dayton deficit

      some call it investment — others call it theft from the wealthy. I’m proud to live in a state that invests in its infrastructure, natural resources, healthcare for all, food and housing for the poor, and aging with dignity. These make Minnesota a very good state in which to work and live and enjoy its natural resources. Employers agree. I wouldn’t want it any other way.

    • Submitted by RB Holbrook on 12/05/2017 - 05:09 pm.

      The Dayton Deficit

      Republicans had no hand in the budgeting process? Even though they control both houses of the Legislature?

      My, they are a weak and ineffectual bunch, aren’t they?

  3. Submitted by Paul Udstrand on 12/05/2017 - 12:49 pm.

    Just remember now…

    This deficit, like all the others was engineered by the Republicans, it’s a direct and deliberate result of their policy. So now when they claim we have we have a “spending” problem instead of a revenue problem and demand cuts to services that tens of thousands if not millions of Minnesotan’s rely on, like infrastructure spending, education, health care, etc. you KNOW this was deliberate and their clams to be trying to solve rather than create fiscal crises are simply ridiculous.

    At best this was magical thinking, at worse, it was deliberate sabotage. Guy like me predicted this and we didn’t need to be psychic, we’ve just seen before, many many many times.

    • Submitted by Colin Brownlow on 12/05/2017 - 03:14 pm.

      Well stated Paul

      Create a deficit through tax cuts that no one wanted then use that as the excuse to cut public investment. Seems to me we’ve been through this before. At least Republicans are consistent.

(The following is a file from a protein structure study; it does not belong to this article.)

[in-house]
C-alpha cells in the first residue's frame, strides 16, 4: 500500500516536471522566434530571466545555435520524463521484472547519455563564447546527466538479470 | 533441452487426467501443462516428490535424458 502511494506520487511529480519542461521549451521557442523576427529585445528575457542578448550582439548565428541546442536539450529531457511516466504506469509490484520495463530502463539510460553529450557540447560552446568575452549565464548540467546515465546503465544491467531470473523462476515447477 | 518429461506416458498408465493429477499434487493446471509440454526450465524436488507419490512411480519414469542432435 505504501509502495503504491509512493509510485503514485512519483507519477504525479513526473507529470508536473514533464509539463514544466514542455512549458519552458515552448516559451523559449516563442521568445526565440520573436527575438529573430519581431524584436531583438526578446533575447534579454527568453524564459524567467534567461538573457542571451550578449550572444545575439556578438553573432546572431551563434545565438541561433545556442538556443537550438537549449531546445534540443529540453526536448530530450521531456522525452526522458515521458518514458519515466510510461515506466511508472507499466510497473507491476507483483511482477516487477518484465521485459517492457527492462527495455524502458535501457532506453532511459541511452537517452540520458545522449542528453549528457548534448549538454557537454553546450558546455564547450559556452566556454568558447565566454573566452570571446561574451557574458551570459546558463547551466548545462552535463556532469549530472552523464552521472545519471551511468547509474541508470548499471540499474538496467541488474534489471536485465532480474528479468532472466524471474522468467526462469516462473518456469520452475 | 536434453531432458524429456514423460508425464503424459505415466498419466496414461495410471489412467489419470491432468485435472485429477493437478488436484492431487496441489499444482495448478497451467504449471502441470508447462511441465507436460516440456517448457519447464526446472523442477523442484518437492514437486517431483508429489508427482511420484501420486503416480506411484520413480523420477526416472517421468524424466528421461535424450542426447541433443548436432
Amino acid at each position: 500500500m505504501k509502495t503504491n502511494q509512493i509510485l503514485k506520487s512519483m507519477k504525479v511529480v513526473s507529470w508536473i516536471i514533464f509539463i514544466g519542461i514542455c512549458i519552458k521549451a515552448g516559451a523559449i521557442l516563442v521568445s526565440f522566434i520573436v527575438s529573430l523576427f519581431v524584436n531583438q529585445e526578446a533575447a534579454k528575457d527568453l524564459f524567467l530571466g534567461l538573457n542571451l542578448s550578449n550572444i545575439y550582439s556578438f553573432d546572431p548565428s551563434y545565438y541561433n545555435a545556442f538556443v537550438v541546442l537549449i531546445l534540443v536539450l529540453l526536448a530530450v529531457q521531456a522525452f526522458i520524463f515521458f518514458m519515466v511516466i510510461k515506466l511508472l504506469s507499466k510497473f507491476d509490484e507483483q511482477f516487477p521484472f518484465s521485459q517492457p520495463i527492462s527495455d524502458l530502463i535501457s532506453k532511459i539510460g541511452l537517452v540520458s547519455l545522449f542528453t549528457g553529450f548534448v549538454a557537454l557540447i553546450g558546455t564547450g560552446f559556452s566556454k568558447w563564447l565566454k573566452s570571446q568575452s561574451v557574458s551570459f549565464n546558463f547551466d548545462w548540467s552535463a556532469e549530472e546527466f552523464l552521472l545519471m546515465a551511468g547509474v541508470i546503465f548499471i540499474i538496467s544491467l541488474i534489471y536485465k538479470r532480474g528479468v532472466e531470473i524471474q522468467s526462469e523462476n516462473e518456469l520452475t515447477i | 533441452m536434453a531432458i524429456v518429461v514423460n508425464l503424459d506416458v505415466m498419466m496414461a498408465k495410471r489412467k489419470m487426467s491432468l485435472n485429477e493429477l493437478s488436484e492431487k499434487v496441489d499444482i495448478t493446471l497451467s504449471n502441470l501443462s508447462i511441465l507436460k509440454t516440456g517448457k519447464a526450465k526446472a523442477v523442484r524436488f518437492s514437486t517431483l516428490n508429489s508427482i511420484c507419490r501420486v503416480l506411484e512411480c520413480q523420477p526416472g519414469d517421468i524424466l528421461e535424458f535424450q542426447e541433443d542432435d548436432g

And to our Governor – If as you stated you believed the last budget would result in a deficit – an entirely reasonable assumption – why didn’t you veto the budget rather than resort to the game of defunding the legislature?

      • Submitted by Paul Udstrand on 12/05/2017 - 05:45 pm.

        Actually the defunding gambit may work

        Unlike previous budget scenarios where Republican law makers get to throw hand grenades into everyone else’s budget with impunity, we now have a precedent that the Governor can snap their funding. This isn’t over, Dayton can keep vetoing their budget and they don’t have the money to keep operating so the next “shutdown” is going to be the legislature. This may give Dayton the leverage he needs to force a real budget without going through a general government shut down, which is where we’d typically be headed at this point.

        Maybe, hope springs eternal.

    • Submitted by Pat Terry on 12/05/2017 - 03:30 pm.


      This is the playbook. They’ve done it over and over again.

  4. Submitted by Julie Stroeve on 12/05/2017 - 05:22 pm.


    Where is the accounting of the $600 million in tax cuts the Republicans forced through last year? I want to understand how the cuts break out.

  5. Submitted by Frank Phelan on 12/06/2017 - 09:12 am.


    We’re down $188M, and the budget for the legislature is $130M, which is a good chunk of the $188M. I mean MILLION.

    Make ya think.

  6. Submitted by Michael Hess on 12/06/2017 - 10:58 am.


    News report today says that $178M of this $188M is due to MN covering costs related to CHIP dropped by the feds. So if true this deficit is due to unexpected incompetence and complacency by the GOP in DC and not decisions in St Paul.

    • Submitted by Paul Udstrand on 12/06/2017 - 04:09 pm.

      Not really

      Most people understand that being fiscally responsible means keeping sufficient surpluses on hand because things like this always come up. Republicans on the other hand keep saying that any surplus at all means everyone is being over-taxed, and that rationale drives tax cuts that zero out the surplus.

Leave a Reply